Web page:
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Precinct gay bar starts GoFundMe campaign to avoid closing

Precinct Gay Bar Los Angeles

A drag queen portraying Ursula from “The Little Mermaid” entertains an audience member during a performance at Precinct in January 2020. Photo: Precinct.

Precinct is the latest queer space to ask for help via crowdsourcing to help it dig itself out of debt that has accumulated almost a year due to being forced to close during COVID-19.

Husbands Brian McIntire and Thor Stephens opened Precinct in 2015, a few weeks after the U.S. Supreme Court ruled in the historic Obergefell v. Hodges case that same-sex couples had the right to marry.

Precinct

It was the first downtown Los Angeles gay bar to open in nearly two decades.

The watering hole is known for its police theme, hence the name Precinct, and attracts an alternative queer crowd, a refreshing change of pace to some people looking for an alternative to the West Hollywood scene.

Precinct also is known for weekly drag shows hosted by the Boulet Brothers and various theme nights: Puteria for Latinos and Bearracuda for Bears.

McIntire and Stephens were married in the bar in 2017. A celebration of life was held in the space the following year after Stephens died unexpectedly.

“Precinct is not just a bar or a restaurant or a dance club; it represents family, love, community just as much as it is Thor’s legacy to the downtown queer family,” McIntire wrote on the Precinct GoFundMe page.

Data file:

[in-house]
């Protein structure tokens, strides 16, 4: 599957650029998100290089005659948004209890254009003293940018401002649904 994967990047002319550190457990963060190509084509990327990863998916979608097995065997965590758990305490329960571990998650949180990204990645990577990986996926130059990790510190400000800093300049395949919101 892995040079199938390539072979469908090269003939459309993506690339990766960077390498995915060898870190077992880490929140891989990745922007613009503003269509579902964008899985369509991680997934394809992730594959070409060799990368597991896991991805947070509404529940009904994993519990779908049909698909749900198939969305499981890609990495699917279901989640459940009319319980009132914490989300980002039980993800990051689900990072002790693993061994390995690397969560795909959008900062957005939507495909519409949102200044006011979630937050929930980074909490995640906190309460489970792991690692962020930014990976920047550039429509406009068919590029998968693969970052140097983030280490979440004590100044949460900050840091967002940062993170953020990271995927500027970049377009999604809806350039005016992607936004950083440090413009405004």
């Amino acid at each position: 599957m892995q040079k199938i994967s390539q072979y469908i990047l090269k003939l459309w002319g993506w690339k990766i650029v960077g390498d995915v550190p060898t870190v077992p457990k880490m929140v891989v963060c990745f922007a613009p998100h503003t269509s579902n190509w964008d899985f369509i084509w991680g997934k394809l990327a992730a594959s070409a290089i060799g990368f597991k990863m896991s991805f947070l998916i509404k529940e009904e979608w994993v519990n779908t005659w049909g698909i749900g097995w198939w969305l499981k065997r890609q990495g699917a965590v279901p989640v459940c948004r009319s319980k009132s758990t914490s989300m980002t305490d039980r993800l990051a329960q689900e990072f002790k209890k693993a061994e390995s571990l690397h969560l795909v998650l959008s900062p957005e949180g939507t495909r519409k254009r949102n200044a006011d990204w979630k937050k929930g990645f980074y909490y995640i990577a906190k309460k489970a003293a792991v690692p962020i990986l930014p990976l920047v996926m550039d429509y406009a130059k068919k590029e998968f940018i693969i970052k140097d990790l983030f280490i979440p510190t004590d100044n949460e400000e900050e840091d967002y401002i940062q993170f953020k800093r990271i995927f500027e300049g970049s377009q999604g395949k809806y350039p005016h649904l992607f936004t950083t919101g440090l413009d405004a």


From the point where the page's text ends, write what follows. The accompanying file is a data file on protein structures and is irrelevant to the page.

Oil Can Harry’s — historic 52-year-old gay club — has closed

GoFundMe campaign

The goal is to raise $250,000. After the campaign was launched Wednesday, supporters already have donated more than $26,000.

“For almost a year now, the doors have been closed and locked due to the COVID-19 pandemic,” McIntire wrote on the GoFundMe page. “While we shelter in place, the rent is due; fees and bills pile up; all while so many of our bar staff family have been out of work and struggling.

“The crisis will reach the point of no return unless we can get help from the very community we serve and love,” he said.

The COVID-19 pandemic has decimated the queer bar and club scene. Several LGBTQ bars and clubs in the Los Angeles area have closed as a result of financial hardships during the pandemic.

Also, earlier this month, Oil Can Harry’s, the oldest gay club in Los Angeles, announced they would not re-open after the pandemic.

‘Eastsiders’

Precinct also was also the location for the finale of “EastSiders,” the web series about LGBTQ people and their friends living in Silver Lake. The show recently received eight Daytime Emmy nominations.

“EastSiders” creator and star Kit Williamson went on social media when he heard about Precinct’s plight.

“Queer performance spaces are so important, and Precinct is especially near and dear to my heart,” Williamson wrote. “Not just because it was the best place to watch a subversive, weird drag show in LA, but also because the fourth season of ‘EastSiders’ literally wouldn’t exist without their generosity.

“They were so supportive of our little queer show that could,” Williamson said, “and now it’s time for all of us to support them.”

About the author

Phillip Zonkel

Award-winning journalist Phillip Zonkel spent 17 years at Long Beach's Press-Telegram, where he was the first reporter in the paper's history to have a beat covering the city's vibrant LGBTQ. He also created and ran the popular and innovative LGBTQ news blog, Out in the 562.

He won two awards and received a nomination for his reporting on the local LGBTQ community, including a two-part investigation that exposed anti-gay bullying of local high school students and the school districts' failure to implement state mandated protections for LGBTQ students.

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